I said “Don’t give me that B.S. That’s just practice.”

He said “Practice Hell! They’ve blown up some of the ships.”

I still wouldn’t believe it. I got up and stepped out on the porch to see. Several fires were burning, planes were flying overhead and the anti-A shells were bursting in air. I still wouldn’t believe it. I came in and turned on the radio. The excitement and fright in the announcer’s voice assured me that it was the real thing.

Then he announced “The island of Oahu is under enemy attack. Be calm! Everything is under control.”

The second raid came about 30 minutes later. The army and Navy were prepared for them then and they didn’t do much damage. It was just like watching a movie. You couldn’t believe it was real. While all this was going on, three guys were sitting on the sidewalk shooting craps. One fellow in camp was hurt by a piece of falling shrapnel from our own guns. One was hit by a bullet and died yesterday….

They only killed about 50 civilians. I don’t know how many soldiers & sailors, but it was quite a few. You can get more news there than we can here. We get most of our news from the mainland. Our stations here have been turned over to police service. Today tho, I am listening to some music for the first time since Sunday.

We live in complete blackout at nite. We are all under Martial law now and they are very strict. The Marines shoot at all lights….

We are working as usual, and everything is going along fine, so don’t worry. We will probably be here as long as the war lasts. It is now considered treason to quit our job. They won’t even take you from this job into the service unless you are in the reserves. I have no idea what the future will bring, but where ever I can be of most service to my country, is where I want to be. I think everyone is determined that the sailors and soldiers who died Sunday will not have died in vain. Many sailors really showed what patriotism is Sunday. The anti-aircraft guns were still shooting as the ship was turning over and sinking. It takes a lot of patriotism to put loyalty above self preservation. My attitude towards a sailor is a lot different now. So is a lot of peoples’.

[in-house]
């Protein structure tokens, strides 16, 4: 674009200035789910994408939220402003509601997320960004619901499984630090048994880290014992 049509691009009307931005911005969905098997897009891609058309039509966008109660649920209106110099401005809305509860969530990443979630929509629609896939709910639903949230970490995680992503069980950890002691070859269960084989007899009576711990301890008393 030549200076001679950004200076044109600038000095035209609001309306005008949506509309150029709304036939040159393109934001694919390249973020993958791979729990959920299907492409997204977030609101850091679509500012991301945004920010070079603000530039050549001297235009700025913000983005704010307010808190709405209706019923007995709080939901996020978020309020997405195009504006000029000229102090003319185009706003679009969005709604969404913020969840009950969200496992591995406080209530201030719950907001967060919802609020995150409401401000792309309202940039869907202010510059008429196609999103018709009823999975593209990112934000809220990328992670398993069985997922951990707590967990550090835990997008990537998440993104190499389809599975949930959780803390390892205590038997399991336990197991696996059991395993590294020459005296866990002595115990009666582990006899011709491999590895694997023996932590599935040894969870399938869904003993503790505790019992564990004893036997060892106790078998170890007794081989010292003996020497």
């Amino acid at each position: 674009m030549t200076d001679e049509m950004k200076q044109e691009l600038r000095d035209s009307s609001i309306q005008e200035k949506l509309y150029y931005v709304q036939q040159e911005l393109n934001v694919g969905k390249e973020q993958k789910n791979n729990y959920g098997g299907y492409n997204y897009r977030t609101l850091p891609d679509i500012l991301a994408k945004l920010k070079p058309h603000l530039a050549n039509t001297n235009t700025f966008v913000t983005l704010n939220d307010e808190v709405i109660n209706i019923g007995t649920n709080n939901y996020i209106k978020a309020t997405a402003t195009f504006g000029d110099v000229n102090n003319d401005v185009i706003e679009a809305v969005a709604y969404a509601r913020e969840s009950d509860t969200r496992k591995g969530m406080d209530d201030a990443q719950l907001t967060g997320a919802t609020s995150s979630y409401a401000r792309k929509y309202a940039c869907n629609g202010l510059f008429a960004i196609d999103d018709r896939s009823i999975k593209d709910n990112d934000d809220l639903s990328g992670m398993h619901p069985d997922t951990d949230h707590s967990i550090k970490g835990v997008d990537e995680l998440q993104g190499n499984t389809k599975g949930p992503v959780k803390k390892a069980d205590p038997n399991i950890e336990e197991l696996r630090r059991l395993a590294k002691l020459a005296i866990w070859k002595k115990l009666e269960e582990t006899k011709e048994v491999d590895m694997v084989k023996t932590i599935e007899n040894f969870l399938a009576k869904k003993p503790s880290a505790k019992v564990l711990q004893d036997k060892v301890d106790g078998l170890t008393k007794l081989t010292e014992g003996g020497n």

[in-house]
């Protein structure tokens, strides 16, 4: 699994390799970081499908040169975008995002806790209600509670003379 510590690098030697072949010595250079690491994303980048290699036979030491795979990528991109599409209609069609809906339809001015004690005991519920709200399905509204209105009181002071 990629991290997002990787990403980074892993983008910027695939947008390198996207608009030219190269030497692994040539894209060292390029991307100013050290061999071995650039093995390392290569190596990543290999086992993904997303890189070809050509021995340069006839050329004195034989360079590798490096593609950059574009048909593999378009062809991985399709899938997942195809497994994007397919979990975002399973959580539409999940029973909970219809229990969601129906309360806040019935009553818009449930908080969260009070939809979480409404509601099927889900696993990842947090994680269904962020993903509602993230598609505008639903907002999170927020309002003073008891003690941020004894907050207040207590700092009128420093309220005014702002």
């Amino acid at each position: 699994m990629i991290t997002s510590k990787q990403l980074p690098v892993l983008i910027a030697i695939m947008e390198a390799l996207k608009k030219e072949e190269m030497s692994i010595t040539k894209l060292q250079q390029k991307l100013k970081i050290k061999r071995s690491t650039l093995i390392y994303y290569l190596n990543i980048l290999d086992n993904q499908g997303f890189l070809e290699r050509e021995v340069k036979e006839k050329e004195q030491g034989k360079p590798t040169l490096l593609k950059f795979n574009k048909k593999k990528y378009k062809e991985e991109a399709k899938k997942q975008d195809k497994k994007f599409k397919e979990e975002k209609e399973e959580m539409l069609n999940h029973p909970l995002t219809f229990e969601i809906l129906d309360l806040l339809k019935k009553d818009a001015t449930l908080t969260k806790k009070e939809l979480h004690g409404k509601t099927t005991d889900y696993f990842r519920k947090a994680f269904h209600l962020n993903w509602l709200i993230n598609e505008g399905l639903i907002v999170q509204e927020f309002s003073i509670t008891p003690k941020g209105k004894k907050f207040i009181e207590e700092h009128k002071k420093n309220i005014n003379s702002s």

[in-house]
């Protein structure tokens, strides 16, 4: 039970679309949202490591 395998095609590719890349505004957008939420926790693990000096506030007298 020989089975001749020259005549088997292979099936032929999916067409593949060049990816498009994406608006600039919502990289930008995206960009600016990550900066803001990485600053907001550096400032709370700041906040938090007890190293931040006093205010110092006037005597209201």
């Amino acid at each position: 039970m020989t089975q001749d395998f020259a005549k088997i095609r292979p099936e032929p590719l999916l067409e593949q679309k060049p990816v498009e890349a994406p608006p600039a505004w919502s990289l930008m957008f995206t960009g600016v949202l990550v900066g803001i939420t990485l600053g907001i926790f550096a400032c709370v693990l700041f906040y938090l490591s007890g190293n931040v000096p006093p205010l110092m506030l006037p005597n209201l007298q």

Elmer Rose is over here some where I don’t know where tho. He is a Major now. He was undoubtedly in the bombing as they got every airfield here.

Everything here is on the alert now so I don’t think we will have a repitition of Sunday’s attack. So don’t worry as I am as safe here as can be expected. Think nothing of it if you don’t here from me as communications are limited here.

Mail service is secret and very indefinite. But write! I’ll get it sometime. Well, I must close, as I’ve got 16 hours to put in. We work 16 & off 32. Did you get my telegram.

Lots of love—Guy

P.S. I’m going to buy a typewriter tomorrow then I can write in the dark. Not too much daylight.

Guy Bair joined the U.S. Navy in 1943 and survived the war. He died in 2000 at the age of eighty-two.